The molecular changes that occur during breast cancer progression, which include the amplification/overexpression of transcription factors, can disrupt the delicate balance between cell proliferation, differentiation and apoptosis. C/EBPβ is one of those transcription factors, which has been implicated in cell cycle regulation, playing an important role in mammary gland development and oncogene-induced breast tumorigenesis [1][4]. Encoded by an intronless gene, C/EBPβ is expressed as distinct protein isoforms, which can accomplish distinct biological and regulatory functions, ultimately leading to gene transactivation [5]. The longer C/EBPβ proteins (liver-enriched transcriptional activating proteins, LAP1 and LAP2) regulate proliferation and differentiation of many cell types [6]; the shorter protein product (liver-enriched transcriptional inhibitory protein, LIP) lacks the transactivation domain and acts mainly as a dominant-negative [7]. AS LAP isoforms, LIP also binds to the consensus sequences within genomic DNA, sometimes even with a higher affinity than the other C/EBPβ isoforms [6], [7]. In fact, LIP inhibits the transcriptional activity of LAPs by competing for the same consensus binding sites or by forming inactive heterodimers with them. However, some emerging evidence suggest that LIP can also act as a transcriptional activator in some cellular contexts [5].

In breast, C/EBPβ most likely contributes to tumorigenesis through significant elevations in the LIP∶LAP ratio, mostly observed in ER-negative, highly proliferative and metastatic mammary tumours, usually associated with a poor patient prognosis [8]. Indeed, LIP isoform overexpression has been associated to a lack of contact inhibition, resulting in proliferation and foci formation in epithelial breast cancer cell lines [9]. It has been hypothesized that aberrant expression of C/EBPβ-LIP isoform may contribute to an increased growth rate and result in a more proliferative and aggressive breast carcinoma.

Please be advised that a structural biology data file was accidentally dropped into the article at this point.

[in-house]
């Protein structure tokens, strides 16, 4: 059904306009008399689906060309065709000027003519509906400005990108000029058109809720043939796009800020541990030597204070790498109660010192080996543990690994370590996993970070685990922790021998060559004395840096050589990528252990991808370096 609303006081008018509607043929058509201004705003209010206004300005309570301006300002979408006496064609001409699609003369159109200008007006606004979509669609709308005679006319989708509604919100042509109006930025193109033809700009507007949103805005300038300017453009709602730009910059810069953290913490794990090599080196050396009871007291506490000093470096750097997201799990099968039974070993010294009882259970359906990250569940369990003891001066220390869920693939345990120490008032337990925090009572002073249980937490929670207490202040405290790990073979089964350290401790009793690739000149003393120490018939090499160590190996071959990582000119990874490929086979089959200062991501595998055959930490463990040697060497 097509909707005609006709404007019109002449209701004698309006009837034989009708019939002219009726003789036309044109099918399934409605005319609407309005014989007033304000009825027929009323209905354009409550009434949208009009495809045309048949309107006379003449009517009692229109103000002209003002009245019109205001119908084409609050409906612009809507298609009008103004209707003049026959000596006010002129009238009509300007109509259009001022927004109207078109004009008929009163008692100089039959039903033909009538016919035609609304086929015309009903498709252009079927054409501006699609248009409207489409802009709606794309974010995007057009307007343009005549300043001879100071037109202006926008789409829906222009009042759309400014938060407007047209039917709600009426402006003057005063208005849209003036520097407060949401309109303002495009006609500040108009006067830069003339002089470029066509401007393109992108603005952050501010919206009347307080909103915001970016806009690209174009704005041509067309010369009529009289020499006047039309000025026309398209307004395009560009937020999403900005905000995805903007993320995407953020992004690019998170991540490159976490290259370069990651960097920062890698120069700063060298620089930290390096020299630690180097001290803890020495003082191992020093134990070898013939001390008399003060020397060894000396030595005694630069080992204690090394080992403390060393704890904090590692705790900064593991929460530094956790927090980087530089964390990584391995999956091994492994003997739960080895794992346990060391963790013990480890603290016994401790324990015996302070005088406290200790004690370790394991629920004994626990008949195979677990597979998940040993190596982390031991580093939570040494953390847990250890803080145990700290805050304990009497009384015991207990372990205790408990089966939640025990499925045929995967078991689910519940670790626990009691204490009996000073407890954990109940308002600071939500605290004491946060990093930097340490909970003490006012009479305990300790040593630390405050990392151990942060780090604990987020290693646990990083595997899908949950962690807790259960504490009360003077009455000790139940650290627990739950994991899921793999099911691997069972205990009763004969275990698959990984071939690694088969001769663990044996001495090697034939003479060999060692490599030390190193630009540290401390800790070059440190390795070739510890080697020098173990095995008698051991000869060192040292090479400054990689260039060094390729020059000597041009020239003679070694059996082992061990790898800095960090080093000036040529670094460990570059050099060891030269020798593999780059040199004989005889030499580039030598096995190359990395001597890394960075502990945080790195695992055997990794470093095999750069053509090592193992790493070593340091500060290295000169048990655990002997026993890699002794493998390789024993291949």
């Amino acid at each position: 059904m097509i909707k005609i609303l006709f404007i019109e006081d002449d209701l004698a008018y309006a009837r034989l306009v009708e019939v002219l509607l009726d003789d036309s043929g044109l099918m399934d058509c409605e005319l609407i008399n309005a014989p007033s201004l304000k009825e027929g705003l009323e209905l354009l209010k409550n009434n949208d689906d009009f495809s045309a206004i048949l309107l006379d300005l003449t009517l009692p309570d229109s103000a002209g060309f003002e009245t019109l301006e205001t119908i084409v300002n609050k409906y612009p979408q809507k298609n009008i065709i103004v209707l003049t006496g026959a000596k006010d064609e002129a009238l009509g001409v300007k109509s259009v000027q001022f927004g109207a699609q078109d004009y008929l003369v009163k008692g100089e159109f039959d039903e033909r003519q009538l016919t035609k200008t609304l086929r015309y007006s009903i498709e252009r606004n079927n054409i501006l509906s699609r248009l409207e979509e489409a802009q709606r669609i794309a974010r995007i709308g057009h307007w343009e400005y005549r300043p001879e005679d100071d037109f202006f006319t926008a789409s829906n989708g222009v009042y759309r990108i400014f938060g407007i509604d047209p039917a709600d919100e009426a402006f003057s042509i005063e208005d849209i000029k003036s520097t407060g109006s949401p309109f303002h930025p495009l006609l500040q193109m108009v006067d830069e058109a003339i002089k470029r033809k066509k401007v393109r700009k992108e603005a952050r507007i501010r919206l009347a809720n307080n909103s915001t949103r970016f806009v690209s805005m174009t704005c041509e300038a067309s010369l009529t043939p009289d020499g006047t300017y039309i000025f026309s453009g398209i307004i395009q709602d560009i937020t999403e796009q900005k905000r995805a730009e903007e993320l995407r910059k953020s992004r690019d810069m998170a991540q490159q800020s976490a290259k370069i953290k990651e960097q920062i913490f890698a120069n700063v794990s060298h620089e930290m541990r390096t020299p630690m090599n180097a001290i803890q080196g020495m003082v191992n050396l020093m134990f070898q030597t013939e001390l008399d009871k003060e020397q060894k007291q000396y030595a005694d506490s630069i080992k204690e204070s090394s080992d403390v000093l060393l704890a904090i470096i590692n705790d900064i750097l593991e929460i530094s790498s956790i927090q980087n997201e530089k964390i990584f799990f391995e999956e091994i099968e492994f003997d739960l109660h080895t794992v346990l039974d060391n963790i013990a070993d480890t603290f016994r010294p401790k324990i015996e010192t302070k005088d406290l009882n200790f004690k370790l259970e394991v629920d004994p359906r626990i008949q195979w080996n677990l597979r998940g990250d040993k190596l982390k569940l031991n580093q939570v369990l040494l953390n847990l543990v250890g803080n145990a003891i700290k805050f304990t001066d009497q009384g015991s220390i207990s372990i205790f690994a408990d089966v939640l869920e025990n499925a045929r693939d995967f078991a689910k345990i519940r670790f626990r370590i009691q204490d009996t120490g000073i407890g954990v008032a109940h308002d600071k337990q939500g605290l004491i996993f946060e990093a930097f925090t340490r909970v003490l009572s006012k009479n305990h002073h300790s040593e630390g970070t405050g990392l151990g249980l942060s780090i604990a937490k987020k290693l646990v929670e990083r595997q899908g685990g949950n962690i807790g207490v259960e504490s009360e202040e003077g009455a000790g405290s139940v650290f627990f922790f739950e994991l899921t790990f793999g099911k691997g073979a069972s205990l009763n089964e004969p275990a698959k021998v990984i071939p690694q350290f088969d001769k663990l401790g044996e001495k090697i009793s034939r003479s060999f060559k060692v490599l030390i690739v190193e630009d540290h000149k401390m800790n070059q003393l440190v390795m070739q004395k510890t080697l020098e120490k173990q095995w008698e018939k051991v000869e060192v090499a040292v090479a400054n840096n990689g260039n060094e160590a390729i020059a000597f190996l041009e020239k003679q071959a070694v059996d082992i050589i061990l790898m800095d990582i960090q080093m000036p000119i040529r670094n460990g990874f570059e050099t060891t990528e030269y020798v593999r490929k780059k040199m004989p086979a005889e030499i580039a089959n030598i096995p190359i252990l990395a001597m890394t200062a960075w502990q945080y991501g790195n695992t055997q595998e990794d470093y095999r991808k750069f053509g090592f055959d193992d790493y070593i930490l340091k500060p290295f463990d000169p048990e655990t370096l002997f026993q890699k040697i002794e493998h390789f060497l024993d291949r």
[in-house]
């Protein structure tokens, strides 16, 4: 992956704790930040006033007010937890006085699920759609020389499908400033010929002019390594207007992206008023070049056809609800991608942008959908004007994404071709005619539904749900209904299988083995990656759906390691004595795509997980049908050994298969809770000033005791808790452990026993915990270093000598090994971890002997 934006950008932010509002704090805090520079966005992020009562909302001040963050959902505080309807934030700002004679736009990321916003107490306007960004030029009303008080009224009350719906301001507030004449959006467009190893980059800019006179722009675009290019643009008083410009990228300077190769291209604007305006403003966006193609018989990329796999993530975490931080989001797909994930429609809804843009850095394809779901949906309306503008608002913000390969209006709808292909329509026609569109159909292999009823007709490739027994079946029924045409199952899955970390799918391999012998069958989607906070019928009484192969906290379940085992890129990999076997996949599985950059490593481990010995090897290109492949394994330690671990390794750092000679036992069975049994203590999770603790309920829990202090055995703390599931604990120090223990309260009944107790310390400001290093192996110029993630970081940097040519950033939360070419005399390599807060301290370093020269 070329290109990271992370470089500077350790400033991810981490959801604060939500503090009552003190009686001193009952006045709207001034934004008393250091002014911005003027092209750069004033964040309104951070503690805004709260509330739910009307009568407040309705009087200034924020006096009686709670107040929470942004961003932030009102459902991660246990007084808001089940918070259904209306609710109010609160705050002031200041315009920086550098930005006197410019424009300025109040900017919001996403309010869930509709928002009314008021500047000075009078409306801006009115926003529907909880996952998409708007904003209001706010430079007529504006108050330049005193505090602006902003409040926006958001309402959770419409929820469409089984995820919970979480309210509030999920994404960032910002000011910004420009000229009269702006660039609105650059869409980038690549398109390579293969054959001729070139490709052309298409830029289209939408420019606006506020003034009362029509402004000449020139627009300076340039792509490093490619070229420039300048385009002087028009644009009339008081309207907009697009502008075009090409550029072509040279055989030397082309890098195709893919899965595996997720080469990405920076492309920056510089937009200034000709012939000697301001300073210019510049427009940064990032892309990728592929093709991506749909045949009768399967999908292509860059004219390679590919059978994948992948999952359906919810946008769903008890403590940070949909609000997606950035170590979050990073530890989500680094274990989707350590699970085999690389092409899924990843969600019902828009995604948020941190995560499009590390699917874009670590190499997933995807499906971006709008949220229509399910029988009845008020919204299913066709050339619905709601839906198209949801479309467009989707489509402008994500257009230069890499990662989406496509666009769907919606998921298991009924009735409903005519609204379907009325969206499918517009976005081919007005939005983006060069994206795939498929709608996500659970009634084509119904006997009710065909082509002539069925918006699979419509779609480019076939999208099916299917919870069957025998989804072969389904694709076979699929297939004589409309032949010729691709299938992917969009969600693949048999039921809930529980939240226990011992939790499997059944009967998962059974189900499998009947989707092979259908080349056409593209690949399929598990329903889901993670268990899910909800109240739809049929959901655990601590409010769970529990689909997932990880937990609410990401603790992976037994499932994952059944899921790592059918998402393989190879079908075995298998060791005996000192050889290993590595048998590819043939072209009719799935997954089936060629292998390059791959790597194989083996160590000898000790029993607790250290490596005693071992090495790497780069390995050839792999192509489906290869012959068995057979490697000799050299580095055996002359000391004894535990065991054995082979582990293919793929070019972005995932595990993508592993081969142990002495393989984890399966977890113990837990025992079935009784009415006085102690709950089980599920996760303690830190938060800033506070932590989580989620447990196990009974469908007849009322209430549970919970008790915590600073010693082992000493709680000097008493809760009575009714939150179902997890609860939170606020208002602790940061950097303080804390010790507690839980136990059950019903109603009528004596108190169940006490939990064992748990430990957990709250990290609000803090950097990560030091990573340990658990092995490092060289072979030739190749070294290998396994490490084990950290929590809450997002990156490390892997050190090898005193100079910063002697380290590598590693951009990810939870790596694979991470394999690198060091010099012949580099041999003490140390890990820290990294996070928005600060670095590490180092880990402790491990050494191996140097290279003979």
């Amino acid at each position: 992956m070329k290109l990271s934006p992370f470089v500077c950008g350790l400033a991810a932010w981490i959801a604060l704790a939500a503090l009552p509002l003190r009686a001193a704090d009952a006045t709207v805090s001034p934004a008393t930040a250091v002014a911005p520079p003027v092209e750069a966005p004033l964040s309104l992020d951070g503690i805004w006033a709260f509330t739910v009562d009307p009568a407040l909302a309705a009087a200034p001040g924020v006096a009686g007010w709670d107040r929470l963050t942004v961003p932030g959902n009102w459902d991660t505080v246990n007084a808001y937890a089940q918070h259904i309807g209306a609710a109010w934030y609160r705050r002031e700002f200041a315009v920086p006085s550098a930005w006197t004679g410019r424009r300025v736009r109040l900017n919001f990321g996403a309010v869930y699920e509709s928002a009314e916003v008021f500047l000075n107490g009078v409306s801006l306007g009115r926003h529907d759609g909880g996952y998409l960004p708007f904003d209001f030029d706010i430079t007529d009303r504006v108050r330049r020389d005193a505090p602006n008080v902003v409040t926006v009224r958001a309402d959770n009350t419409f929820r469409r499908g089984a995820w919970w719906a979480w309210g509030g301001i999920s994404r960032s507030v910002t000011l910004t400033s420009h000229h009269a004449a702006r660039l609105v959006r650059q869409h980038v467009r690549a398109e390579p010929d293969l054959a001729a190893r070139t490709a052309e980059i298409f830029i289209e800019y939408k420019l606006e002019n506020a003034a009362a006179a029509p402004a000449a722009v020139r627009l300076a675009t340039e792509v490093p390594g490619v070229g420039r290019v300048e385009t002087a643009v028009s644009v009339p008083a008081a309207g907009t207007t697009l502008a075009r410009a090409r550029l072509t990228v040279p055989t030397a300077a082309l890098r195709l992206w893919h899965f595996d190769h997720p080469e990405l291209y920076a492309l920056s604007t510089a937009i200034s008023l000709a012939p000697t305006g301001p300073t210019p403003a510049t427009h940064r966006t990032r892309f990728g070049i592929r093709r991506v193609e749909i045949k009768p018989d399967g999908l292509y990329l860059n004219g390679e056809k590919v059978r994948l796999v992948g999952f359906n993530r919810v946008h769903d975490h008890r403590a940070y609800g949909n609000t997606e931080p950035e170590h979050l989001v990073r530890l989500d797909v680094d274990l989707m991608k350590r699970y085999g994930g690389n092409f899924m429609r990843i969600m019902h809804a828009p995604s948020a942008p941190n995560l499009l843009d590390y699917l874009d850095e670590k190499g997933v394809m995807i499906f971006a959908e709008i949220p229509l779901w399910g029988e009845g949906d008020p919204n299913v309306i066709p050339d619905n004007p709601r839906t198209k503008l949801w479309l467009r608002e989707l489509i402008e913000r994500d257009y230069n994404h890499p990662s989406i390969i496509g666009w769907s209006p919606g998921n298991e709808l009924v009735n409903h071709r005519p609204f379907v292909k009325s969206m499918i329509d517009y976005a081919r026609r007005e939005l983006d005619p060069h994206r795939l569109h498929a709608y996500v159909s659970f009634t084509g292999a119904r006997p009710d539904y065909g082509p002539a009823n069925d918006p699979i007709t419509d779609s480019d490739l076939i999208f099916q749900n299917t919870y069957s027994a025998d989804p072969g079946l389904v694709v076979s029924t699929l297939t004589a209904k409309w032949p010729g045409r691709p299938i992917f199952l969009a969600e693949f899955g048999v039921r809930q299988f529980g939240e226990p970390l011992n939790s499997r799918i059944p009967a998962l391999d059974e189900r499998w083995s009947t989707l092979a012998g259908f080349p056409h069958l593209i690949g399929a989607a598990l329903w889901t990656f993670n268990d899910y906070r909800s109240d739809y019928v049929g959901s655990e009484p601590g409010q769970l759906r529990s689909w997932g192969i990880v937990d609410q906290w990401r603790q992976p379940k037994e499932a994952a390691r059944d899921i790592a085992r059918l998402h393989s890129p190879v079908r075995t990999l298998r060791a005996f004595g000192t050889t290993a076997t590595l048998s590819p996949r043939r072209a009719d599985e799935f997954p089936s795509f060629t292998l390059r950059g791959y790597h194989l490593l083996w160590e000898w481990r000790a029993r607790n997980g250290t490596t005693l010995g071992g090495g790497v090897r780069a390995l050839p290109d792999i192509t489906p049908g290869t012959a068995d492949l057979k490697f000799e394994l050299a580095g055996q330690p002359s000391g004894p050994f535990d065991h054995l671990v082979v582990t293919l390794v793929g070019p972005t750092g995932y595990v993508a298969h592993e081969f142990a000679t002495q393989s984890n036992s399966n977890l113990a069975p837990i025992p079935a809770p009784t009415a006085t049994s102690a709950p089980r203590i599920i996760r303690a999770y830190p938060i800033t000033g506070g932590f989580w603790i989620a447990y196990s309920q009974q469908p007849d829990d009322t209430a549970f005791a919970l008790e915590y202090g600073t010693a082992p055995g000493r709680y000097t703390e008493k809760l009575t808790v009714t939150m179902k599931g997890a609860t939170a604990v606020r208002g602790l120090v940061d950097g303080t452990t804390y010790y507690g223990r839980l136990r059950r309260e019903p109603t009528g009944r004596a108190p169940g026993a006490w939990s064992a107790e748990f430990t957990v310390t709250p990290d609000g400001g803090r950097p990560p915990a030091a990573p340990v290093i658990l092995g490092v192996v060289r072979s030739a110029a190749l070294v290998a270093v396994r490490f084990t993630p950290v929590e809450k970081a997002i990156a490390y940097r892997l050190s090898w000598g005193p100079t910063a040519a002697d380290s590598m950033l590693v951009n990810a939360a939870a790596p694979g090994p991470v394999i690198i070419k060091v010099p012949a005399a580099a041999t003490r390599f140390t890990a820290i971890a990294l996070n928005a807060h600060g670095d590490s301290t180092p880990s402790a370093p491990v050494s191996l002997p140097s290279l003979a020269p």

P-cadherin, a classical cadherin encoded by the CDH3 gene [10], has been explored by our group for several years and has been also extensively associated with breast tumour aggressiveness. This protein was found to be aberrantly expressed in 20–40% of invasive ductal carcinomas, being strongly associated with proliferative lesions of high histological grade, decreased cell polarity and poor patient survival [11][16]. At the in vitro level, we demonstrated that P-cadherin overexpression induces invasion [14], motility and migration of wild-type E-cadherin expressing breast cancer cells, through the secretion of pro-invasive factors, such as matrix metalloproteinase (MMP)-1 and MMP-2 [17]. In fact, P-cadherin-associated functions in breast cancer have been widely studied, which reflects the growing importance of this cadherin in human breast cancer biology and prognosis.

However, the mechanisms controlling its overexpression in breast cancer have only recently started to be unrevealed [11], [18]. In non-cancer models, CDH3 promoter was shown to be genetically regulated through direct binding of transcription factors, such as p63 [19] and β-catenin [20]. Gorski and collaborators also demonstrated that BRCA1 and c-Myc form a repressor complex on CDH3 promoter and on other promoters of specific basal genes, representing a potential mechanism to explain the overexpression of key basal markers in BRCA1-deficient breast tumours [21]. Additionally, we established a direct link between P-cadherin overexpression and the lack of oestrogen receptor (ER)-signalling in breast cancer cells, categorizing CDH3 as a putative ER-repressed gene [14]. In 2010, we described a regulatory mechanism whereby a selective ER-downregulator is able to up-regulate P-cadherin expression in MCF-7/AZ breast cancer cells through chromatin remodelling at CDH3 promoter level [18]. This epigenetic process was accomplished by the induction of high levels of the active chromatin mark H3K4me2 and a consequent de-repression of the CDH3 promoter, which exposed a high number of putative C/EBPβ transcription binding sites [18]. The induction of CDH3 promoter activity by C/EBPβ was also confirmed by reporter assays, as well as its expression association with worse prognosis of breast cancer patients [18].